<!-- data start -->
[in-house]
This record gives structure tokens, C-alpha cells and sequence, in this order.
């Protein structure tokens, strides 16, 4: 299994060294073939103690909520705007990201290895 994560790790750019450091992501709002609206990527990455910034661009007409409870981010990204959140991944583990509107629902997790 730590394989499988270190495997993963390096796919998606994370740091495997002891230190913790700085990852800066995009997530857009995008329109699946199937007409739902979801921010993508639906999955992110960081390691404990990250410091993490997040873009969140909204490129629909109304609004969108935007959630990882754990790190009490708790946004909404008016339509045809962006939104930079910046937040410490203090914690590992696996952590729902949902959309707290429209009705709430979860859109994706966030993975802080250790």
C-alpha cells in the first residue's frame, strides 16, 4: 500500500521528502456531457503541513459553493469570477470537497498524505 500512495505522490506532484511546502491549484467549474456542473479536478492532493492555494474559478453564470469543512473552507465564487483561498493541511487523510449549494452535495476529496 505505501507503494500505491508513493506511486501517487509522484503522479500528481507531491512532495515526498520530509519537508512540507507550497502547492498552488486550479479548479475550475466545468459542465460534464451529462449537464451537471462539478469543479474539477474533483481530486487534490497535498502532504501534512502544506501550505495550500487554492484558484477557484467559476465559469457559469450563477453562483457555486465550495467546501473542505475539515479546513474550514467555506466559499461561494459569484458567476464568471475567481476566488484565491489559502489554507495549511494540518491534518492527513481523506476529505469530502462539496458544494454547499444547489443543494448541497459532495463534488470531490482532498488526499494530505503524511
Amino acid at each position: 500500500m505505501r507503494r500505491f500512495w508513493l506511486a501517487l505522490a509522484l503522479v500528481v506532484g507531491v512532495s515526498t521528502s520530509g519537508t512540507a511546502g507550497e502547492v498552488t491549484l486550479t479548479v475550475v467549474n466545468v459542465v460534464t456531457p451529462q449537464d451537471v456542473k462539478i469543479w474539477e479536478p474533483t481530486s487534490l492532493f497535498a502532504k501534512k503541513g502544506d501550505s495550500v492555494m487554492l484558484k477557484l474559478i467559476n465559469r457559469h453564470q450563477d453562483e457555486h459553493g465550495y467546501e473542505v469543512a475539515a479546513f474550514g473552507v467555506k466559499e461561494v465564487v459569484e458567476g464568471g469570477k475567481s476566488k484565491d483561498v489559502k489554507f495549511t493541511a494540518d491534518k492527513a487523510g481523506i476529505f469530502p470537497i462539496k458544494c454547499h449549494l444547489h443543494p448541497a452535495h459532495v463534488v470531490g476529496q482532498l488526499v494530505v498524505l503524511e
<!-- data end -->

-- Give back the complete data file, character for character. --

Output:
[in-house]
This record gives structure tokens, C-alpha cells and sequence, in this order.
């Protein structure tokens, strides 16, 4: 299994060294073939103690909520705007990201290895 994560790790750019450091992501709002609206990527990455910034661009007409409870981010990204959140991944583990509107629902997790 730590394989499988270190495997993963390096796919998606994370740091495997002891230190913790700085990852800066995009997530857009995008329109699946199937007409739902979801921010993508639906999955992110960081390691404990990250410091993490997040873009969140909204490129629909109304609004969108935007959630990882754990790190009490708790946004909404008016339509045809962006939104930079910046937040410490203090914690590992696996952590729902949902959309707290429209009705709430979860859109994706966030993975802080250790």
C-alpha cells in the first residue's frame, strides 16, 4: 500500500521528502456531457503541513459553493469570477470537497498524505 500512495505522490506532484511546502491549484467549474456542473479536478492532493492555494474559478453564470469543512473552507465564487483561498493541511487523510449549494452535495476529496 505505501507503494500505491508513493506511486501517487509522484503522479500528481507531491512532495515526498520530509519537508512540507507550497502547492498552488486550479479548479475550475466545468459542465460534464451529462449537464451537471462539478469543479474539477474533483481530486487534490497535498502532504501534512502544506501550505495550500487554492484558484477557484467559476465559469457559469450563477453562483457555486465550495467546501473542505475539515479546513474550514467555506466559499461561494459569484458567476464568471475567481476566488484565491489559502489554507495549511494540518491534518492527513481523506476529505469530502462539496458544494454547499444547489443543494448541497459532495463534488470531490482532498488526499494530505503524511
Amino acid at each position: 500500500m505505501r507503494r500505491f500512495w508513493l506511486a501517487l505522490a509522484l503522479v500528481v506532484g507531491v512532495s515526498t521528502s520530509g519537508t512540507a511546502g507550497e502547492v498552488t491549484l486550479t479548479v475550475v467549474n466545468v459542465v460534464t456531457p451529462q449537464d451537471v456542473k462539478i469543479w474539477e479536478p474533483t481530486s487534490l492532493f497535498a502532504k501534512k503541513g502544506d501550505s495550500v492555494m487554492l484558484k477557484l474559478i467559476n465559469r457559469h453564470q450563477d453562483e457555486h459553493g465550495y467546501e473542505v469543512a475539515a479546513f474550514g473552507v467555506k466559499e461561494v465564487v459569484e458567476g464568471g469570477k475567481s476566488k484565491d483561498v489559502k489554507f495549511t493541511a494540518d491534518k492527513a487523510g481523506i476529505f469530502p470537497i462539496k458544494c454547499h449549494l444547489h443543494p448541497a452535495h459532495v463534488v470531490g476529496q482532498l488526499v494530505v498524505l503524511e